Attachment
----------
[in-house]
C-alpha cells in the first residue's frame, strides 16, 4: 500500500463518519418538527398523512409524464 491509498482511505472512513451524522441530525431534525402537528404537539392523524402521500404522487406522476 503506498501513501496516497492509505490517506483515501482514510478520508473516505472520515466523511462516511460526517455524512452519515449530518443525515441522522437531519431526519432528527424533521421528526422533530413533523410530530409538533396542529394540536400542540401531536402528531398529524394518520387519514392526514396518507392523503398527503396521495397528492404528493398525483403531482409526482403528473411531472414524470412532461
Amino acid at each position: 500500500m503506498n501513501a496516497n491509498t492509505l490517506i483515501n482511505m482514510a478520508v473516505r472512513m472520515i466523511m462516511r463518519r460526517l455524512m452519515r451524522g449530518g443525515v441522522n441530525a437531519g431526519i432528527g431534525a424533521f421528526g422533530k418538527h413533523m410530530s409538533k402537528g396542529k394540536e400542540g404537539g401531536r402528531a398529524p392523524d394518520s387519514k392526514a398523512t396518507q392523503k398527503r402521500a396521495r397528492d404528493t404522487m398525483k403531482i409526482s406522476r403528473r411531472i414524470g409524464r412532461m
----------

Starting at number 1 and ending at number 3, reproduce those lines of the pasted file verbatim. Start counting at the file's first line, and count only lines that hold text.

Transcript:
[in-house]
C-alpha cells in the first residue's frame, strides 16, 4: 500500500463518519418538527398523512409524464 491509498482511505472512513451524522441530525431534525402537528404537539392523524402521500404522487406522476 503506498501513501496516497492509505490517506483515501482514510478520508473516505472520515466523511462516511460526517455524512452519515449530518443525515441522522437531519431526519432528527424533521421528526422533530413533523410530530409538533396542529394540536400542540401531536402528531398529524394518520387519514392526514396518507392523503398527503396521495397528492404528493398525483403531482409526482403528473411531472414524470412532461
Amino acid at each position: 500500500m503506498n501513501a496516497n491509498t492509505l490517506i483515501n482511505m482514510a478520508v473516505r472512513m472520515i466523511m462516511r463518519r460526517l455524512m452519515r451524522g449530518g443525515v441522522n441530525a437531519g431526519i432528527g431534525a424533521f421528526g422533530k418538527h413533523m410530530s409538533k402537528g396542529k394540536e400542540g404537539g401531536r402528531a398529524p392523524d394518520s387519514k392526514a398523512t396518507q392523503k398527503r402521500a396521495r397528492d404528493t404522487m398525483k403531482i409526482s406522476r403528473r411531472i414524470g409524464r412532461m